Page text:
A workbench is the first port of call, as it expands your pool of crafting abilities to include basic weapons, items, and armour. From there you’ll be able to craft a furnace, an anvil, and a protective barrier that prevents monster spawns near your home among other things,not to mention upgraded versions of them that open up higher tiers of weaponry, armour and the like. Beyond that you can spruce up your home with items such as carpet, statues and paintings, and make a vegetable garden to cultivate an endless supply of ingredients for potions.
Of course, to do any of this, you’ll need to venture forth and find the resources. As with any survival game, you’ll scout the lands, chopping down trees, digging up stone, sand, dirt, gems et al in order to craft objects, but you can also go dungeoneering to find delicious treasure troves of important items. Essentially, you’ll need to do all of it at some point to really make any progress in the game, but if you just want to take your time and casually mine resources to build a really cool house, then that’s a valid option too. You’ll need to find appropriately colored Portal shards if you wish to venture beyond your initial homeworld, but they are dropped fairly regularly, so you’re never really searching for the shards that much (unless it’s for a boss door as they have different, rarer colors).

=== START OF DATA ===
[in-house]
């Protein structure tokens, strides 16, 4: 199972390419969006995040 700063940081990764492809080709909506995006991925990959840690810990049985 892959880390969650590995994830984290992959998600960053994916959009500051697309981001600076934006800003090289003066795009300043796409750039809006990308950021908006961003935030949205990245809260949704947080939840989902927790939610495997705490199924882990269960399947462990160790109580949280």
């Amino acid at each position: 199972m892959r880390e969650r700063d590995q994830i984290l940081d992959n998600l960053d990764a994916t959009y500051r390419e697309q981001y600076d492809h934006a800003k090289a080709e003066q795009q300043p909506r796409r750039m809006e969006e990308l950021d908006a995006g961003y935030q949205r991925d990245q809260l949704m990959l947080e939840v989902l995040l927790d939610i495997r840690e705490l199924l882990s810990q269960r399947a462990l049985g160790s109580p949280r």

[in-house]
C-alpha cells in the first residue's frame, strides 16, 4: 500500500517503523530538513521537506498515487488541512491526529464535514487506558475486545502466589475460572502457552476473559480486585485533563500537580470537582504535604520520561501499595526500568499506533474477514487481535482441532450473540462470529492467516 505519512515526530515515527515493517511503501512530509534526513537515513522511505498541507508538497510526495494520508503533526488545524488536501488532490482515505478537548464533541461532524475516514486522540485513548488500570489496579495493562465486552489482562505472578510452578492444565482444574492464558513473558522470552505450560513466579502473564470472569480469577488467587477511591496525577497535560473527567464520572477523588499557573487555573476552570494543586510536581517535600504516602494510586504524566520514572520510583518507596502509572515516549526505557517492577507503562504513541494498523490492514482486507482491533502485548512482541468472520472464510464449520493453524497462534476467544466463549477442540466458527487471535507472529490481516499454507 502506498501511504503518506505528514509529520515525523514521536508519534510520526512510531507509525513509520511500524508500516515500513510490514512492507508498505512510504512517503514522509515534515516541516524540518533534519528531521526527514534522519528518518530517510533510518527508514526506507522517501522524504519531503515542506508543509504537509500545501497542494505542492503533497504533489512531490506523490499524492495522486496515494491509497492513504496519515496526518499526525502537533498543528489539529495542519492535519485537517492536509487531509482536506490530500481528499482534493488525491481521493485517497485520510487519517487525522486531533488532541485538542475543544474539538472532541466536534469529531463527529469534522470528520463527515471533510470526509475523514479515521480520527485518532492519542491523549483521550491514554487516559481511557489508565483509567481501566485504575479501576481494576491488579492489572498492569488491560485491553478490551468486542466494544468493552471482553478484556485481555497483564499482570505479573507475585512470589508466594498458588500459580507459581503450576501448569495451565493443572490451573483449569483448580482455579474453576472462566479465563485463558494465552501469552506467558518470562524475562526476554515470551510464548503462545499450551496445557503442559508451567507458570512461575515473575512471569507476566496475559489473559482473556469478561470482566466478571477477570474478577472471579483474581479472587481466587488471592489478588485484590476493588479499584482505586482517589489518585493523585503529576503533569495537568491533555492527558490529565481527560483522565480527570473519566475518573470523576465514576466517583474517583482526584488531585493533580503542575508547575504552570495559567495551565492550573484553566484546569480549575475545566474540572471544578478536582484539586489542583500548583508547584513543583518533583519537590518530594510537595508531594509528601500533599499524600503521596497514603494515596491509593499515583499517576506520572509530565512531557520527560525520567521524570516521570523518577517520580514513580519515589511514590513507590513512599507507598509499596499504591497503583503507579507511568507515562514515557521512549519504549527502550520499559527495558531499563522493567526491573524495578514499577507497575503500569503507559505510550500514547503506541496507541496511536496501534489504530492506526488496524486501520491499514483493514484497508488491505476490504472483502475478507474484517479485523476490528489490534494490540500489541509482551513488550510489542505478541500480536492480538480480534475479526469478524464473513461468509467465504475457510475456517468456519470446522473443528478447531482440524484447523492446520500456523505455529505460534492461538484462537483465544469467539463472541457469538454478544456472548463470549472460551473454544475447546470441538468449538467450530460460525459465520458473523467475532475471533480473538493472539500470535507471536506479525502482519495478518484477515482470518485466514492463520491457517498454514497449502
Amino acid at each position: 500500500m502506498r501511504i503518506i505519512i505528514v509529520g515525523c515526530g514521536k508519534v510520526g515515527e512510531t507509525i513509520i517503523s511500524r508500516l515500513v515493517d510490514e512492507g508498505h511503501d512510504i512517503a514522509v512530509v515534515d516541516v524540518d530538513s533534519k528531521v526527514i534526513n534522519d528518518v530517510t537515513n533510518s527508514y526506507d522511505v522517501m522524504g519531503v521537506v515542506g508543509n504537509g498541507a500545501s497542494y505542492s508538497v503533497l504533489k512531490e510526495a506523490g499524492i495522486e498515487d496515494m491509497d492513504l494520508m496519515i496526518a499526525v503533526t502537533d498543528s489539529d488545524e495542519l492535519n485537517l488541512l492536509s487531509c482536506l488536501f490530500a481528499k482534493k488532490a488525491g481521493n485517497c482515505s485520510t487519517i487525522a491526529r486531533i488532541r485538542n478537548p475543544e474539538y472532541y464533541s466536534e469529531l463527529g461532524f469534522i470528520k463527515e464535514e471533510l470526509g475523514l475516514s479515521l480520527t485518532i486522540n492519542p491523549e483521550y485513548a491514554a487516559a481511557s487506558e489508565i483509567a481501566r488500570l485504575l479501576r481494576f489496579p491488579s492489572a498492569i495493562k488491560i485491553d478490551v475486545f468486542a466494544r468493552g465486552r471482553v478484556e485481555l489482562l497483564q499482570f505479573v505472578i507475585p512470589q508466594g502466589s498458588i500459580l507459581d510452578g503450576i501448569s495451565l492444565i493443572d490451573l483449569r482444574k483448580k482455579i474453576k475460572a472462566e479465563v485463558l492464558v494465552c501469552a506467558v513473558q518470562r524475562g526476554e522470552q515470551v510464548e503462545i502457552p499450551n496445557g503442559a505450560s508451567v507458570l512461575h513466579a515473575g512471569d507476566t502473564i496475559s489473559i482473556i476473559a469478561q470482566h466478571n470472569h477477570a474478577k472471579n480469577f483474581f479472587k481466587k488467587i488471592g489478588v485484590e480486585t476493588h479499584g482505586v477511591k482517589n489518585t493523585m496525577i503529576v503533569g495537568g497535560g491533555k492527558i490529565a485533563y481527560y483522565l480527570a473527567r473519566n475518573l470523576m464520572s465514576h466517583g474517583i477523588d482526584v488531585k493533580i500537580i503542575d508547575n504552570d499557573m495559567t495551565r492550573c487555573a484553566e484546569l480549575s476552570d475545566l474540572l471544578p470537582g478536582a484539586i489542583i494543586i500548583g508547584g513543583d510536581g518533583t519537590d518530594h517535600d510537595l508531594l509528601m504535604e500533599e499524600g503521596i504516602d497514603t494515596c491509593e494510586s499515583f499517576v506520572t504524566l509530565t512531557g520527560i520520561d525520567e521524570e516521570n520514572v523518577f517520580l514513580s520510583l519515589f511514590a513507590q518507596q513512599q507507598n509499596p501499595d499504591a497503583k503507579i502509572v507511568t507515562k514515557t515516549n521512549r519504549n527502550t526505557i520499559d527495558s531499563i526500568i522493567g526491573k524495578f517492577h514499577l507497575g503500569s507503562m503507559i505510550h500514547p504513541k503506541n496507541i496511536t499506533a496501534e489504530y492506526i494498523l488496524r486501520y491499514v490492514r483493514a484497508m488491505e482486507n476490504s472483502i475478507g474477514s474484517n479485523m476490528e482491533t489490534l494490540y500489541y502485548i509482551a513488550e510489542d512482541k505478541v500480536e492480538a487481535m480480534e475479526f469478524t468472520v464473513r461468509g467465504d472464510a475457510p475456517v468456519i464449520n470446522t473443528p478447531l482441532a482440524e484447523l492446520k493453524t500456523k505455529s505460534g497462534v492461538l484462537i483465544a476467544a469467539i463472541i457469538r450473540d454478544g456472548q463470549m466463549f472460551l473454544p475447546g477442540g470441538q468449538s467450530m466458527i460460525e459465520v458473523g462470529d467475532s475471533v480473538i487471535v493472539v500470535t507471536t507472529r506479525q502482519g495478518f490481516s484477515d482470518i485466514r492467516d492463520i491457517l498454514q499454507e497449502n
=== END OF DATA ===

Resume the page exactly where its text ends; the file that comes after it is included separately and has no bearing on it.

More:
The RPG side of Portal Knights is what distances it from the obvious Minecraft comparisons. It gives your crafting a proper sense of purpose. It’s a simplified RPG system with three classes (Mage, Warrior, and Ranger) and streamlined attributes. You can upgrade gear and weapons, but only within similarly small parameters. XP is gained from killing monsters mainly, but it can also be yielded from mining as well.
Combat is aptly hit and miss. There’s credit to be given for the nice and simple ‘lock on, attack, and dodge’ mechanic, but it only works to optimum efficiency in fairly close quarters, and of the three classes, only the Ranger truly feels comfortably in sync with this system. Dodging as the Warrior class proves to be more difficult as you need to get in nice and close to really hurt enemies, and getting out is not a swift process, at least until you upgrade your agility. Meanwhile, the Mage class just feels a touch ineffective at combat compared to the others. Again, once you build them up, they get easier to use, but the system is just flawed enough to prove frustrating a little too often in the earlier portions of the game.
Both the RPG and building sides of Portal Knights become far more enjoyable with the drop in, drop out four-player co-op. Characters carry over their possessions to any world segment they visit, whether it’s theirs or not, so it breeds a nice sense of community because you can help out folk who are struggling with a boss, or unable to find the materials they need. Whether or not this community feel gets used properly obviously depends on the game’s popularity, but it’s great to see the simplicity and accessibility of co-op play is there from day one.
I’ve really enjoyed my time with Portal Knights. It’s a nice balance of creative play and RPG-lite adventuring well-suited to family play, and younger audiences in general. It isn’t quite the finished article, with tweaks to combat and controller mapping needed at the very least to round it out, but for a game fresh off early access, this feels remarkably close to a feature-complete game. Certainly enough to warrant purchasing it.